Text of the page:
A lot of songs don’t start on one, for example. A lot of them start on the “and” of one or two or the “and” of two. On tour, we would always debate with Ben Wendel — like, “Check out this folk song. Where is one? Where do you think one is?” Everybody always has a different opinion because it’s kind of weird and unexpected. So, getting deep into Armenian folk music, you can’t help but learn a lot about rhythm.
At the same time, when I realized, “Oh, there are more complicated rhythmic structures out there,” I specifically started challenging myself, studying and getting better at different rhythmic ideas and phrasing. It was really difficult at first. There were a lot of ways that I practiced — I made playlists of nothing but songs in seven, for example, and wrote down ideas that I wanted to try within that seven. But the bottom line is that I learned, with rhythm, that you have to feel it — you have to get to a point where you’re not thinking about it anymore. When you reach this point, things just come naturally. Then, of course, comes the most difficult part of it all: harmony. “Okay, I’ve got the rhythm, but now how am I going to use this rhythm in a harmonic context when I’m improvising?”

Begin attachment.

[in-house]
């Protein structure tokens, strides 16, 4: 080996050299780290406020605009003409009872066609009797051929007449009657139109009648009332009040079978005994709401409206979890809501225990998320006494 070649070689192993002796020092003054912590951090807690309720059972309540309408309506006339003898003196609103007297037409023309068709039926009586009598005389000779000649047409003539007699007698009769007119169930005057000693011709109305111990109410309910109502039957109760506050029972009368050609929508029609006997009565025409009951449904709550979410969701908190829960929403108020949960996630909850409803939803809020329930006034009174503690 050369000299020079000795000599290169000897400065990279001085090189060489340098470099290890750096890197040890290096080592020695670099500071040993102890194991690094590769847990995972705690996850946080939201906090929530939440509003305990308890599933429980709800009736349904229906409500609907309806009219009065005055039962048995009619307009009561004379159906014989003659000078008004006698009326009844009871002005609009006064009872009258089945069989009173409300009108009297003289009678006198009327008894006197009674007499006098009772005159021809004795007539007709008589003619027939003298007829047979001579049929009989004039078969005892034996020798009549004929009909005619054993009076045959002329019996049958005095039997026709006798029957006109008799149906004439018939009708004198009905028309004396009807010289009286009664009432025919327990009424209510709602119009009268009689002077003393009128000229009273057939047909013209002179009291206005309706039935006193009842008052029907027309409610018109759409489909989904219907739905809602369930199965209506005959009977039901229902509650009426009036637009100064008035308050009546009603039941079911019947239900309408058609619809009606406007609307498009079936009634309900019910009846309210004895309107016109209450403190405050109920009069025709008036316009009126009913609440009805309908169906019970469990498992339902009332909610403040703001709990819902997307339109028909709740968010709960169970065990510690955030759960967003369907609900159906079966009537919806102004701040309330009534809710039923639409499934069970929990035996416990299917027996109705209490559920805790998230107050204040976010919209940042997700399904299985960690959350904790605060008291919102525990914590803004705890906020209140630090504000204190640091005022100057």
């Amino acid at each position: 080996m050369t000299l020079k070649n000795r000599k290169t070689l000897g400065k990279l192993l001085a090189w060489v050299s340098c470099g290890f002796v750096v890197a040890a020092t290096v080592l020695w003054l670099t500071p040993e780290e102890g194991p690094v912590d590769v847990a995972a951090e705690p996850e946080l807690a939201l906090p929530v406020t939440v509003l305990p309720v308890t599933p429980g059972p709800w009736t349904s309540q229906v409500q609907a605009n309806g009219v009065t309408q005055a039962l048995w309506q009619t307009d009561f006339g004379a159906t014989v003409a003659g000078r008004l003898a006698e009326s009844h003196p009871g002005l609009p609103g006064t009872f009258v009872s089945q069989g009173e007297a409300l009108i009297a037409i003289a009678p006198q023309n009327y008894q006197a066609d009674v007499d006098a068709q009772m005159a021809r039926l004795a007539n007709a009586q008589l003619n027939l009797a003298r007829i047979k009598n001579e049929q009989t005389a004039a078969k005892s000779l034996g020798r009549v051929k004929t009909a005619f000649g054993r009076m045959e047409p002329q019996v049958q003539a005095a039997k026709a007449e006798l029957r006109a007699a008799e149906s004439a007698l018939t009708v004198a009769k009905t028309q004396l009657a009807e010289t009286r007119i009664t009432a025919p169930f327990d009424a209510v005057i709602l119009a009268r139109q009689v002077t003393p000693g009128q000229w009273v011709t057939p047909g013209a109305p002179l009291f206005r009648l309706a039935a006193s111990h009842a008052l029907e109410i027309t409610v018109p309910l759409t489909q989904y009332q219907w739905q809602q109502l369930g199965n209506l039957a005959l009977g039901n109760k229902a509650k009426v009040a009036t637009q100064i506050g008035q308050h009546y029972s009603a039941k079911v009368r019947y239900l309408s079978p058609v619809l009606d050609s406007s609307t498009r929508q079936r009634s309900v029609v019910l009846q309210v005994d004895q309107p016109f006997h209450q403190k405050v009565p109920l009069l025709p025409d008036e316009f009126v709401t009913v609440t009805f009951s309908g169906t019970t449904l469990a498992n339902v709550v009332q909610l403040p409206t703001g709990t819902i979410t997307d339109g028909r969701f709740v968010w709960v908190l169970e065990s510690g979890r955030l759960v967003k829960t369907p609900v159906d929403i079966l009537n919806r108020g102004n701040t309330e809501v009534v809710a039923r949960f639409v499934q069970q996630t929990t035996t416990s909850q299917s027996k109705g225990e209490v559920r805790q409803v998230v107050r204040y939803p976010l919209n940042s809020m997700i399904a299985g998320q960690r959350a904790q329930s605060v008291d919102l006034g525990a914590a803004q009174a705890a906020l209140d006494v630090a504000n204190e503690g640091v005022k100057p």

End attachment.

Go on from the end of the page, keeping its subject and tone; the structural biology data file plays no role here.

Now with all of this in mind, thinking again about StandArt … you’re working on these cherished melodies during the pandemic, coming up with new arrangements. And then, you eventually collaborated with other musicians. What was the recording process like? You recorded everything in Los Angeles, right?
Yes, we did. We had, like, two rehearsals basically. Then, just studio time. Four days in the studio, and that was it. Honestly, I had really been wanting to do something with Matt Brewer and Justin Brown. I had imagined that band specifically, that trio, and when we got together, things just flew together really naturally because those guys are incredible and also, somehow, it was right for this music.
And you featured some guest artists, too?
Yes, exactly. There’s also some players that I’ve always wanted to play with but never had a chance. I played with Joshua Redman a little bit when I was young, but not really on a specific project. It was really incredible having these jazz giants joining in — everybody brought something very special and very different from each other. It was really, really great to work with them. I really hope to continue developing things with them.
Do you have some favorite memories of those four days in the studio?